Alvin M. Josephy, Jr.

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Alvin M. Josephy, Jr.
Born Alvin M. Josephy, Jr.
(1915-05-18)May 18, 1915
Died October 16, 2005(2005-10-16) (aged 90)
Nationality American

Alvin M. Josephy, Jr. (May 18, 1915 – October 16, 2005) was an American historian who specialized in Native American issues. New York Times reviewer Herbert Mitgang called him in 1982 the "leading non-Indian writer about Native Americans".[1]

Early life[edit]

Josephy was born in Woodmere, New York. His mother was a daughter of publisher Samuel Knopf and a sister of Alfred A. Knopf.[1]

He graduated in 1932 from the Horace Mann School in New York City and attended Harvard College, but family misfortune forced him to withdraw after two years.

Career[edit]

Early career[edit]

Early in his career, Josephy worked as a Hollywood screenwriter, New York City newspaper correspondent, radio station news director, the Washington Office of War Information, and in the Pacific theater as United States Marine Corps combat correspondent, where he was awarded the Bronze Star Medal for "heroic achievement in action... [making] a recording of historical significance" during the U.S. invasion of Guam.[2] After the war, Josephy returned to Hollywood where he wrote for the movies, for a local newspaper, and for veterans groups.[3] There he married his second wife, Elizabeth Peet.

Time Magazine[edit]

Around 1952, the Josephys moved to Greenwich, Connecticut, around 1952 when Alvin joined Time Magazine as photo editor. One assignment sparked his interest in the history of indigenous peoples of the Americas, especially the Nez Perce people, who lived primarily in Oregon and Idaho. He developed that interest largely in his free time.[1][4]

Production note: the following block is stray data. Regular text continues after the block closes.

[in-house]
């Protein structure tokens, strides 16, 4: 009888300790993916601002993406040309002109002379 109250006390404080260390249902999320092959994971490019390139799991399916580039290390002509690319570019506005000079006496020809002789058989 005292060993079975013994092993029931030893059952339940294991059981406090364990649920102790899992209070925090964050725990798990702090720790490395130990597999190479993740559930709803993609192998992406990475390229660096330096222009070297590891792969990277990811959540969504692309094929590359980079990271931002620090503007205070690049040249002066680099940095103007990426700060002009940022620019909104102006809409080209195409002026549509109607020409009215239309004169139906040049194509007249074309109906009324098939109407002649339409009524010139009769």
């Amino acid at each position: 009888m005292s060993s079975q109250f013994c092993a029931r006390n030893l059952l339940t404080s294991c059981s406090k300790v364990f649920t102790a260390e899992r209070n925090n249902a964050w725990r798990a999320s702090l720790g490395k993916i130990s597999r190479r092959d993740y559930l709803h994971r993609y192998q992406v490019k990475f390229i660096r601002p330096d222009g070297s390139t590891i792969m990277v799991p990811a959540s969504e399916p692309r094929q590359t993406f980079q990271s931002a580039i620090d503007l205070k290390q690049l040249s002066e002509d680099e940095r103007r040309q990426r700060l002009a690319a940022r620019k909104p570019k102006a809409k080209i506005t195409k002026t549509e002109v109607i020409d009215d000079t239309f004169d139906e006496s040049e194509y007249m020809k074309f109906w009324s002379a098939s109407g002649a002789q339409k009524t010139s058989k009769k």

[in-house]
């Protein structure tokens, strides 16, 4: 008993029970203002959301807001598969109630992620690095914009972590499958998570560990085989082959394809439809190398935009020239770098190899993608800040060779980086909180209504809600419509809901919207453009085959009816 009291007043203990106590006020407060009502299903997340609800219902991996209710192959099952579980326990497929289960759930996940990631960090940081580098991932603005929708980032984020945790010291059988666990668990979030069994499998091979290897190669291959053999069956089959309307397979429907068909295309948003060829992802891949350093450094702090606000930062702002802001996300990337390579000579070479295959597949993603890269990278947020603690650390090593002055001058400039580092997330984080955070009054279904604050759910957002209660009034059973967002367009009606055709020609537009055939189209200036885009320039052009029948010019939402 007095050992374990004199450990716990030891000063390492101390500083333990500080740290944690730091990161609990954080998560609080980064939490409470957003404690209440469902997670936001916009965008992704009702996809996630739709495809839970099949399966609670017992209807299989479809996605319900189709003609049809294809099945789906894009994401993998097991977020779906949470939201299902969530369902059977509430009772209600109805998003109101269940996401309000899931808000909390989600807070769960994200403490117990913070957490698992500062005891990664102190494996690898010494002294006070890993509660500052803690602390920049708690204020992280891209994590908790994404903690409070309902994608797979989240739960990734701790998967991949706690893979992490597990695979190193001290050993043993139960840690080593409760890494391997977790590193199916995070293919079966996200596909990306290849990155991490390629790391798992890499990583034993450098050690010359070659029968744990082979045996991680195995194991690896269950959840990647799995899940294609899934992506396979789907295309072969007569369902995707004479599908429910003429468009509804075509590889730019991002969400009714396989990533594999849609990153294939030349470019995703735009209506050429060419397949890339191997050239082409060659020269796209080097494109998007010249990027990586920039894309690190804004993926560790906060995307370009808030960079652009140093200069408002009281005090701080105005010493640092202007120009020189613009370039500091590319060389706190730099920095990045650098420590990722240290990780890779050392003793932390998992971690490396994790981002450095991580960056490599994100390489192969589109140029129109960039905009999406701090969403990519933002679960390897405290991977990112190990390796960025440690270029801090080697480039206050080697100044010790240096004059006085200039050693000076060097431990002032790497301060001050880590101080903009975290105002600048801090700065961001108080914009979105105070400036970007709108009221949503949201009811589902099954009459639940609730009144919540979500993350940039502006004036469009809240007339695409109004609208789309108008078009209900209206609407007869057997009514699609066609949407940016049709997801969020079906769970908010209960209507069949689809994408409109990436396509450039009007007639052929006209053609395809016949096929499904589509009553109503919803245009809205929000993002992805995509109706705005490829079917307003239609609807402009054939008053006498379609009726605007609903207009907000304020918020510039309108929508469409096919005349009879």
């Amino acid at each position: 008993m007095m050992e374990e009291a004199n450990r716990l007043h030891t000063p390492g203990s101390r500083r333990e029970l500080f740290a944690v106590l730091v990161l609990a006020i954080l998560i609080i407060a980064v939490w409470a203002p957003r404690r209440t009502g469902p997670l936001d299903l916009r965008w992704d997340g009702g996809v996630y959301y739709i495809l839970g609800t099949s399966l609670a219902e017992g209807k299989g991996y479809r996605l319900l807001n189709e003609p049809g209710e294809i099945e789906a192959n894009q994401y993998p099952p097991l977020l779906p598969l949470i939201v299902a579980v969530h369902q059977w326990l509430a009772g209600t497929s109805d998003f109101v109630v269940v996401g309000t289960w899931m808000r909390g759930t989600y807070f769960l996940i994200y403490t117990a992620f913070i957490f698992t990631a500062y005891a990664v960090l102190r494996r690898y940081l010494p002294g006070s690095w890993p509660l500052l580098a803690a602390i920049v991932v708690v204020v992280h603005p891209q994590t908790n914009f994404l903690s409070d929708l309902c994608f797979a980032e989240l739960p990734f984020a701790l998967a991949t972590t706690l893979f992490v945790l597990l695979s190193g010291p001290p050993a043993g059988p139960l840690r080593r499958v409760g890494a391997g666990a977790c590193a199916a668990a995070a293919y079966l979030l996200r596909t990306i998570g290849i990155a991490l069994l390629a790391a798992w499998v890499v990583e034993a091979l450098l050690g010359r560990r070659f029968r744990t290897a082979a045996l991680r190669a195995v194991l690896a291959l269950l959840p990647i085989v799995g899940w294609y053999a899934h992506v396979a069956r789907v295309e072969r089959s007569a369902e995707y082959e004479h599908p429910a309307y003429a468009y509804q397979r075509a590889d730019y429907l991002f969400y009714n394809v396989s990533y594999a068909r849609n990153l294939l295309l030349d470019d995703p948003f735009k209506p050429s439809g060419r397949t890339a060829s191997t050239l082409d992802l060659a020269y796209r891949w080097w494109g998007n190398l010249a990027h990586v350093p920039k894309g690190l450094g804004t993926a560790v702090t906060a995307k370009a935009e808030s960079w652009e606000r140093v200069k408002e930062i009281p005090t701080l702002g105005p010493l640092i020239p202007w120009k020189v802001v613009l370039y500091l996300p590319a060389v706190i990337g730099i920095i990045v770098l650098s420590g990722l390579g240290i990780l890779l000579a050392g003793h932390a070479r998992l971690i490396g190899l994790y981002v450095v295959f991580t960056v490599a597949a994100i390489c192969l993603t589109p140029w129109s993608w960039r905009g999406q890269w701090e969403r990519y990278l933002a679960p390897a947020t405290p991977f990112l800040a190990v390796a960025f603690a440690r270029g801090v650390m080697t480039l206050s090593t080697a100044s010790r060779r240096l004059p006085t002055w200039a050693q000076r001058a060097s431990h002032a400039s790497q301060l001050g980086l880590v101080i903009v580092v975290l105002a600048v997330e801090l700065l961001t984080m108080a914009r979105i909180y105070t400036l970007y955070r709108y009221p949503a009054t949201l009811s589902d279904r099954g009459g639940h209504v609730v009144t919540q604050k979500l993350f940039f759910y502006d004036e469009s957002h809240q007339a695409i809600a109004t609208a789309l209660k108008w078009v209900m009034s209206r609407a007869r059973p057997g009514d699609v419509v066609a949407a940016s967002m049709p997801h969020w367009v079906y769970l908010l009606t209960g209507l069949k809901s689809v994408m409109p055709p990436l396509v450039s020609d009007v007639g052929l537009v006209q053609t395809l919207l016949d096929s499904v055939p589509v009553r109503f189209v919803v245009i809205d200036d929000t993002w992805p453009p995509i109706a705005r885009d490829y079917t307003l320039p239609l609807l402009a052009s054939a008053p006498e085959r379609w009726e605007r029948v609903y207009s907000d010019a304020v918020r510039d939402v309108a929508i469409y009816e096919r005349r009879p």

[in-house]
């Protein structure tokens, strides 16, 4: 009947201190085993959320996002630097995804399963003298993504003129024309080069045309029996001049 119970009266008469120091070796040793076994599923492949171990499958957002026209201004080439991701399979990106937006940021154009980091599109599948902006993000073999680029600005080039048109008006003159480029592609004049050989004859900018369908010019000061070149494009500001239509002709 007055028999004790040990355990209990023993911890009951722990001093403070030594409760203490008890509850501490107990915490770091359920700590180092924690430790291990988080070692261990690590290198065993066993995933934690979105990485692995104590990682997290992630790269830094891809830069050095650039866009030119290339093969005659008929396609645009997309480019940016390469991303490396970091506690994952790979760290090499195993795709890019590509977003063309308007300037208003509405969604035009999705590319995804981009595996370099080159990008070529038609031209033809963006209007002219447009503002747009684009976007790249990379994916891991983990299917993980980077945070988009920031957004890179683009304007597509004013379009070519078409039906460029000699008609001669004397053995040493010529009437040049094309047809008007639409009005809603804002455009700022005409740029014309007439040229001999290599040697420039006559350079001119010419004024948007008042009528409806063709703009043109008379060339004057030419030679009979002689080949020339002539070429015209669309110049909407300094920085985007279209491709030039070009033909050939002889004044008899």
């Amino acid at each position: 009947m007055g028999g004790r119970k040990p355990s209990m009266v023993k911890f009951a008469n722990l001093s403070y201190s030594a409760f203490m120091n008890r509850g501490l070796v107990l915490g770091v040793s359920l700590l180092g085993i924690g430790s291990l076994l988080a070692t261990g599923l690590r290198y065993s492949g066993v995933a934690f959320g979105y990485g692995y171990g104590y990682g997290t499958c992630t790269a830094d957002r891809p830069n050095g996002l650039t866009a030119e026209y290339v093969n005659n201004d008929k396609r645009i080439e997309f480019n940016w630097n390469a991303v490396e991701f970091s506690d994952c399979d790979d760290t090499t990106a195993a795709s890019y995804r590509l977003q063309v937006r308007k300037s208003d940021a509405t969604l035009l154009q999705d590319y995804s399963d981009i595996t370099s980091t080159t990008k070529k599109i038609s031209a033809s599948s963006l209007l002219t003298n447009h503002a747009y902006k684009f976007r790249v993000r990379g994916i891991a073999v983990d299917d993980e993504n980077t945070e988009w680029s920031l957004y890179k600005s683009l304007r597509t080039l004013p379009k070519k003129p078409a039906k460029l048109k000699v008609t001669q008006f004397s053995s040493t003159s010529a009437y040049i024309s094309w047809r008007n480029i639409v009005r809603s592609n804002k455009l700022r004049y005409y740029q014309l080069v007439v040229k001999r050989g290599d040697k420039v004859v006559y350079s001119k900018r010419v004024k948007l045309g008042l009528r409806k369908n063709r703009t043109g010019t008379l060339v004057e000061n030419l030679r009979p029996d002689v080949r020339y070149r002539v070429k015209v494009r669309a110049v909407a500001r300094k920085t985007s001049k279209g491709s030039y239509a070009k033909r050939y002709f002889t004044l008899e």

American Heritage Magazine[edit]

In 1960, he joined the American Heritage Publishing Company as a senior editor of American Heritage books, and in 1976, became Editor-in-Chief of American Heritage Magazine, a position he served in until 1978.[1][4][5]

Literary works[edit]

Josephy's works include The Patriot Chiefs (1961); Chief Joseph's People and Their War (1964); The Nez Perce Indians and the Opening of the Northwest (1965); The Indian Heritage of America (New York: Alfred A. Knopf, 1968); Red Power: The American Indians' Fight for Freedom (1971); and Now That the Buffalo's Gone (1982);[1] also Black Hills, White Sky; The Civil War in the American West and History of the Congress of the United States.[3]

Government advisor[edit]

Josephy served as a senior advisor on Federal Indian Policy to Secretary of the Interior Stewart Udall during the Kennedy Administration, and later as an advisor to President Richard Nixon on matters pertaining to Native Americans and government policies relating to Indian Tribes. He had strongly disagreed with Eisenhower Administration policies on such matters, as President Nixon came to later, in retrospect.[1] Prior to this time, more than 100 tribes had lost federal recognition, and their land holdings under Federal policies of "termination" and forced assimilation. Based significantly on Josephy's advice and encouragement, the Nixon Administration adopted a policy of "self-determination" for Native Americans, and furthered policies and practices to encourage their cultural survival.)[4]

Personal life[edit]

Alvin and Elizabeth "Betty" Peet Josephy were married for 56 years, until her death in 2004. He died at his home in Greenwich, Connecticut, a year later. He was survived by one child from his first marriage, three from his second, and their descendants.[1]

Legacy[edit]

In Joseph, Oregon, where Alvin and Betty owned a ranch and hosted a camp for Nez Perce children,[3] their legacy is well remembered. The Josephy Center for Arts and Culture was founded in his name. Included in the Center is the Alvin M. and Betty Josephy Library of Western History and Culture, which holds much of Josephy's personal collection, as well as related materials.[6] One of his books, The Nez Perce Indians and the Opening of the Northwest, was included on the list of 100 Oregon Books by the Oregon Cultural Heritage Commission.[7] His papers are held at the Knight Library at the University of Oregon.[3]

Publications[edit]

Books[6]

Book Title Date Publisher Subject
The Long and the Short and the Tall 1946 Knopf Marines in the Pacific, WWII
The Patriot Chiefs 1962 Viking Portraits of Native American leaders
Chief Joseph's People and Their War 1964 Yellowstone A very brief version of Nez Perce history
The Nez Perce Indians and the Opening of the Northwest 1965 Yale Comprehensive work on the Nez Perce tribe